Never Again

NY City Council calls for reform to prevent another Rivington House scandal

Development East News Urbanism
28 Liberty, left, and Rivington House, right, are two sites embroiled in recent controversy over how the city regulates changes to deed restrictions. (Left Image: Ezra Stoller / Esto / Courtesy SOM; Right Image: Eden, Janine and Jim / Flickr; diptych by AN)
28 Liberty, left, and Rivington House, right, are two sites embroiled in recent controversy over how the city regulates changes to deed restrictions. (Left Image: Ezra Stoller / Esto / Courtesy SOM; Right Image: Eden, Janine and Jim / Flickr; diptych by AN)

Today the New York City Council heard testimony from a deputy mayor and members of the public on how to reform the city’s opaque land-use rules that govern changes to deed restrictions.

Hours of questioning and public testimony at the Committee on Governmental Operations and the Committee on Oversight and Investigations’ joint hearing on reforms to the deed modification process teased out a few key threads in the debate: misdeeds behind Rivington House deal, reforms for inter-agency communication, and which, if any, deed modifications should be subject to a standardized public review process.

For nearly three hours, council members grilled First Deputy Mayor Anthony Shorris on what went wrong at Rivington House, where the city’s lifting of the site’s deed restrictions cleared the way for a private entity to sell the property for $116 million.

Council members also spoke on a proposed bill that seeks to subject all deed modifications to a Uniform Land Use Review Process (ULURP).

Intro 1182 sponsor and New York City Council Member Margaret Chin, whose district includes Rivington House (and 28 Liberty), was joined by colleagues Rosie Mendez, Mark Levine, Brad Lander, Ben Kallos, Vincent Gentile, Helen Rosenthal, and Joseph Borelli on a bill that would require the mayor to keep an online, searchable database of properties with deed restrictions that the city exchanged, sold, or otherwise transferred. These deeds must have been created by or on behalf of the city.

Furthermore, the bill would require the mayor to give 60 days notice if a deed restriction is modified or removed. At the same time, the borough president, council member, and community board where the property is located would be notified, and a public hearing would be held within 30 days of the removal or modification. A dossier with public documents that contain information on the property, would be available to the public at the community board’s office.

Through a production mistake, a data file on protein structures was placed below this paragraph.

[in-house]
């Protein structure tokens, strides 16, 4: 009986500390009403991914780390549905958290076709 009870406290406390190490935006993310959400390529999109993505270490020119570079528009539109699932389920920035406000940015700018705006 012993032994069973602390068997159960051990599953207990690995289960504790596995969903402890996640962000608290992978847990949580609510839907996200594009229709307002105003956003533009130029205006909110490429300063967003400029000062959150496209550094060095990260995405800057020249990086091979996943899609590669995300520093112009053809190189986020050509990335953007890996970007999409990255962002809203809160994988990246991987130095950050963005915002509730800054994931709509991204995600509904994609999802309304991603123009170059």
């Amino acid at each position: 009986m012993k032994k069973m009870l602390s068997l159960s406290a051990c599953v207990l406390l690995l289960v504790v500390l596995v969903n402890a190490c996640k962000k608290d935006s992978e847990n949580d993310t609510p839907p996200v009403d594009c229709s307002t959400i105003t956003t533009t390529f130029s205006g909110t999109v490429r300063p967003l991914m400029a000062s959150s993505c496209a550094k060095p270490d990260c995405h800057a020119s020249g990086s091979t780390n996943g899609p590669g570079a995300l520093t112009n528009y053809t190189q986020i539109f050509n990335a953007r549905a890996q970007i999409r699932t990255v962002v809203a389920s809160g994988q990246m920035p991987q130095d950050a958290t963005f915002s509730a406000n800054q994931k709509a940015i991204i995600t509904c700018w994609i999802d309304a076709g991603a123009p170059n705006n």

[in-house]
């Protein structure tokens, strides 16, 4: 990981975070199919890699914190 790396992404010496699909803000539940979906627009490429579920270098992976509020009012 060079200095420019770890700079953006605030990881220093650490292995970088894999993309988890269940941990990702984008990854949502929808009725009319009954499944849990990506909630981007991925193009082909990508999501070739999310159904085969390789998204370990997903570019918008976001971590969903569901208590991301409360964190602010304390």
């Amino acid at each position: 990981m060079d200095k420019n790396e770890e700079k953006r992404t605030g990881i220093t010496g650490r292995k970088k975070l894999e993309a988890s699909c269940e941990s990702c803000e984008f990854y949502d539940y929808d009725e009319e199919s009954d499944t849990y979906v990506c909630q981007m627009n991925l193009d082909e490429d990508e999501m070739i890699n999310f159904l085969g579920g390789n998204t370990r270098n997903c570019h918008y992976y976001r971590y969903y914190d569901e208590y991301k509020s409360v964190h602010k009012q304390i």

For Shorris, the land use and deed issue at Rivington House are separate problems that require separate responses.

As the law stands now, each agency has different in-house processes for resolving requests to modify or lift deed restrictions (restrictions can also be altered between private entities). Shorris argued that, under normal circumstances and in most cases, deed restriction modifications are minor modifications and don’t make it onto City Hall’s radar, but agreed with some council members’ position that reforms should make the process more transparent.

Would the intensive ULURP be appropriate for every deed-restricted property, though? Noting that there are over 1,000 deed-restricted properties in the city, Shorris claimed it would be difficult to subject each to a ULURP. “The ones that are subject to ULURP now were created by ULURP. Whether a whole ULURP process, which are substantial in time and costly to the applicant, whether that’s the right process for every one of these—most of [the modifications] are very modest.”

There’s no consensus yet on how the city will distinguish modest requests from major ones. In its testimony to the council today, the Municipal Art Society (MAS) stated that there are 14 properties in the city with pending deed modifications, with almost half of these coming from LLCs, so the identities—and intentions—of the owners are unknown.

The difference between minor and not-so-minor modifications is one that has surfaced in discussions around the proposed deed modification at 28 Liberty, the landmarked modernist building where a developer is trying to modify the deed restriction to build three glass pavilions.

The organization’s testimony drew parallels between the potential environmental impact of the lifted deed at Rivington House and the proposed modification of the deed at 28 Liberty, which, MAS says, would impact the landmarked building and alter viewsheds across its plaza.

MAS supports Intro 1182 overall, but advocates for adding an environmental review component to the bill to aid its goal of a more transparent deed modification process. While supporting Brewer and Chin’s desire for deed modifications on city-owned property to a ULURP, MAS would like to see a City Environmental Quality Review (CEQR) for modifications or removals to see if the changes would negatively affect the environment.

For its part, the city is looking to create a parallel, not a uniform, procedure for each agency. “We need that for DCAS, that’s part of the changes we proposed,” Shorris said. The mayor’s office and DCAS will continue the conversation in a series of public meetings on the proposed reforms on November 1.

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